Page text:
The growing market for NZ-grown organically produced apples –

A New Zealand apple grower says organic production has become a strong, growing market in recent years, with rewarding advantages – but it is not without its challenges.
Bayleaf Organics, at Haumona on the country’s North Island, manages 50 hectares of organic apple orchards. Co-owner Wendy Dowling, who runs the business with her husband Craig, says there is an increasing market of consumers who want to eat nil residue, nutritionally dense food that has been grown in an ethical, environmentally safe system.
“Our main driver for growing organically is human and environmental safety,” Mrs Dowling said. “Craig and I both feel very strongly about growing a beautiful crop of food without exposing our staff, our families, or the greater community around us to dangerous, toxic chemicals. We would not be comfortable having staff working day in and day out around chemicals. We live on one of our orchards, with our children and pets. New research is coming out all the time on the long-term health risks of repeated exposure to chemicals. We know our kids can play in the orchard or eat an apple off the tree any day of the year without risking being exposed to anything harmful.”

But she admits that organic apple growing is a challenge, as they do not have the full range of options available to us, that conventional growers do to combat all the pests and diseases.
“Our sprays are often weather-based, rather than calendar sprays,” she said. “Craig needs to keep a close eye on the weather and fungal spore forecasts and plan the sprays around that. We have to manage proactively – focusing on varieties that grow well in an organic system, prune accordingly, look after the soil so it can provide the trees with the nutrients they need, graze with sheep to reduce fungal litter, and for soil health.”
This year has been a challenging season, producing a smaller volume than predicted, but a good quality crop. Mrs Dowling says there are some blocks that have poor pollination, and blocks that had poor thinning last season, due to labour issues with COVID-19, have shown signs of going biennial bearing.
“Last year we packed around 90,000 cartons and this year, we have reduced our managed area, releasing one leased block, and have thinned our trees harder for larger apple sizes,” she said. “We will expect to pack around 50,000 cartons this year, with better targeting of markets and size profiles. Our harvest has also gone really well, despite the heavy rain that the East Coast endured over much of March. Our volumes have also been down on predicted due to a bit of pest damage, and russet – the humid weather over Spring meant slow drying times and some sprays have left russet on particular varieties. All in all, though – the fruit in the bin is fantastic, and we are really proud of it.”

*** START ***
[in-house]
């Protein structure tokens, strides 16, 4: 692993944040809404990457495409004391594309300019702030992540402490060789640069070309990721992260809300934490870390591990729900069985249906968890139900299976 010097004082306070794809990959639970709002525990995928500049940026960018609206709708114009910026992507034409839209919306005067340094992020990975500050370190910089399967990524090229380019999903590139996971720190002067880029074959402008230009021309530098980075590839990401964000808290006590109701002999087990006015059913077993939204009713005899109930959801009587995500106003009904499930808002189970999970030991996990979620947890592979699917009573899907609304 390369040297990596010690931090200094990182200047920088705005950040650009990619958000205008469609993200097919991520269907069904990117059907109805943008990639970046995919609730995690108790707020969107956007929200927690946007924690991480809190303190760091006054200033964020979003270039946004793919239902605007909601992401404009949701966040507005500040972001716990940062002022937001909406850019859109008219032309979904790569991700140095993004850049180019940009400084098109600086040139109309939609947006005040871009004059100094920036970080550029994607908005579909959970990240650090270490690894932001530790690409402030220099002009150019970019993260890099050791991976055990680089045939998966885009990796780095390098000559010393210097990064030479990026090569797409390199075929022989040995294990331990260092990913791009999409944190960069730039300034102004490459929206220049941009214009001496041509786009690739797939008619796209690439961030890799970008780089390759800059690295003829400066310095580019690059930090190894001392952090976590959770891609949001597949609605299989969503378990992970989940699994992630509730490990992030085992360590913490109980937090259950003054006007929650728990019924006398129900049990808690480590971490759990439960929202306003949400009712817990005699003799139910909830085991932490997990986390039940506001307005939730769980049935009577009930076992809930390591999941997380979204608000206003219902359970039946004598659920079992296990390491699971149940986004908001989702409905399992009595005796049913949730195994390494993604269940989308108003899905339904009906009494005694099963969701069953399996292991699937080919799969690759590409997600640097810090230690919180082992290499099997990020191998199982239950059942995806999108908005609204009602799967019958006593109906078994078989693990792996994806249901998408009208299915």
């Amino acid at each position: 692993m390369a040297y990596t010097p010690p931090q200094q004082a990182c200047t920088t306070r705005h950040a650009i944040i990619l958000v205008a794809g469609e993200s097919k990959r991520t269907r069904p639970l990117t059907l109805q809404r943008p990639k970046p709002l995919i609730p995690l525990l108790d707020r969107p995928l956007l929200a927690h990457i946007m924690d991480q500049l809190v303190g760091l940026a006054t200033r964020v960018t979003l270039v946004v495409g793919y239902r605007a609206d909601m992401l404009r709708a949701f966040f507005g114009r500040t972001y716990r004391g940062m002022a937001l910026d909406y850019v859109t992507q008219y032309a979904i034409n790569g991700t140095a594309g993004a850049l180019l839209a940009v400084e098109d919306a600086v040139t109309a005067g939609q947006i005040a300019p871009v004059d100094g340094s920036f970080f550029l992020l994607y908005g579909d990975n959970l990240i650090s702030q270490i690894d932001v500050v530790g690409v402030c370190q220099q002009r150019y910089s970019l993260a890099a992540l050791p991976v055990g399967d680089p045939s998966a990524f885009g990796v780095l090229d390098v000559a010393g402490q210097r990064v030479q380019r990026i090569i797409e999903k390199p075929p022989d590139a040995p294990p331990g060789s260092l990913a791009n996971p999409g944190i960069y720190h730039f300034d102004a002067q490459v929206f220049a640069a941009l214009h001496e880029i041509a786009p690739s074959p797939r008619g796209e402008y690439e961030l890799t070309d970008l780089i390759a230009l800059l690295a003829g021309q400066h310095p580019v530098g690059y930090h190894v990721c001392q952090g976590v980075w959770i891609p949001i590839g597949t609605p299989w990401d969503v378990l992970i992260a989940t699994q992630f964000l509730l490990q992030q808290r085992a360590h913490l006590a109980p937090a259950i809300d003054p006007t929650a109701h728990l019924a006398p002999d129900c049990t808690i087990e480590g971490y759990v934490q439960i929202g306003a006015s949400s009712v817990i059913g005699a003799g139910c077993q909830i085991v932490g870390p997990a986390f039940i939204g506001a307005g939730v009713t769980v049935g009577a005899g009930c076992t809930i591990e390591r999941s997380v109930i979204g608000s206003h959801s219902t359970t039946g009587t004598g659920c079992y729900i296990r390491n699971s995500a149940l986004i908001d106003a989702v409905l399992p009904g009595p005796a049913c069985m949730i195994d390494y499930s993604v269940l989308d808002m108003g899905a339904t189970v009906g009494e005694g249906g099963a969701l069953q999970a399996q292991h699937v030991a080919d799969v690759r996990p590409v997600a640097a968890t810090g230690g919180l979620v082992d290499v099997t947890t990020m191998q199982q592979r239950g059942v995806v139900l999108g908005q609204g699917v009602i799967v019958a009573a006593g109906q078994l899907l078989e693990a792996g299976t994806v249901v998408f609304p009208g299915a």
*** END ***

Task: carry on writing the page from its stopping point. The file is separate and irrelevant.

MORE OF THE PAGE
The company is in its third season of exporting and about half of the crop is done themselves. This has opened up the opportunity for us to deal directly with Awe Sum Organics in the United States.
“We aim to control as much of our business as is practically possible, from labour recruitment to freight, juice markets, local Farmers’ market, to exporting,” Mrs Dowling said. “We still use other exporters for sales into Europe, Taiwan and the UK. This year we have increased our local sales into Hawkes Bay, and around NZ. We have a weekly stall at the Hastings Farmers Market every Sunday through the harvest season. We sell our fruit to JJ’s Organics, Hawkes Bay Harvest, and Hapi – for their organic juice cleanses. We regularly supply Ceres Organics and Chantal Organics. We have formed a wonderful relationship with a like-minded company called Coral Tree Organics, which makes high-quality Organic Apple Cider Vinegar among other products. We sell them our seconds from the packhouse, and orchard picked juice fruit. It is wonderful to know that our fruit is going into producing such a beautiful health-giving product, produced lovingly by a family-owned and run business like ours.”
Bayleaf Organics produces several varieties; Aztec Fuji, Galaxy Gala, Cripps Pink (Lady in Red), Granny Smith, and then some smaller blocks of new varieties. Our season begins mid-Feb with Gala, then is spread relatively nicely through to Cripps Pink which is picked into mid-May.
“We are looking at getting into more of the newer specialised varieties, so we can command a higher price,” Mrs Dowling said. “But things have changed a lot in the past 3-5 years because the cost of production has increased dramatically, but the return to the grower has not reflected that at all. But we grow a lot of Cripps Pink and Aztec Fuji, which perform really well in an organic system, as a lot of apples do not, as they get russet and the leaves are sensitive to sulphur. We still have quite a bit of Galaxy, which is our bread and butter and we get quite good money for. Then we are actually planting more Granny Smith because there is a strong market, especially in America, where they prefer the big green apple. We sent our Braeburn to an apple cider vinegar company this year, which is an exciting new idea. This has allowed us to make money from what would have been a non-productive block.”
For more information
Wendy Dowling
Bayleaf Organics
P: +64 6875 0990 
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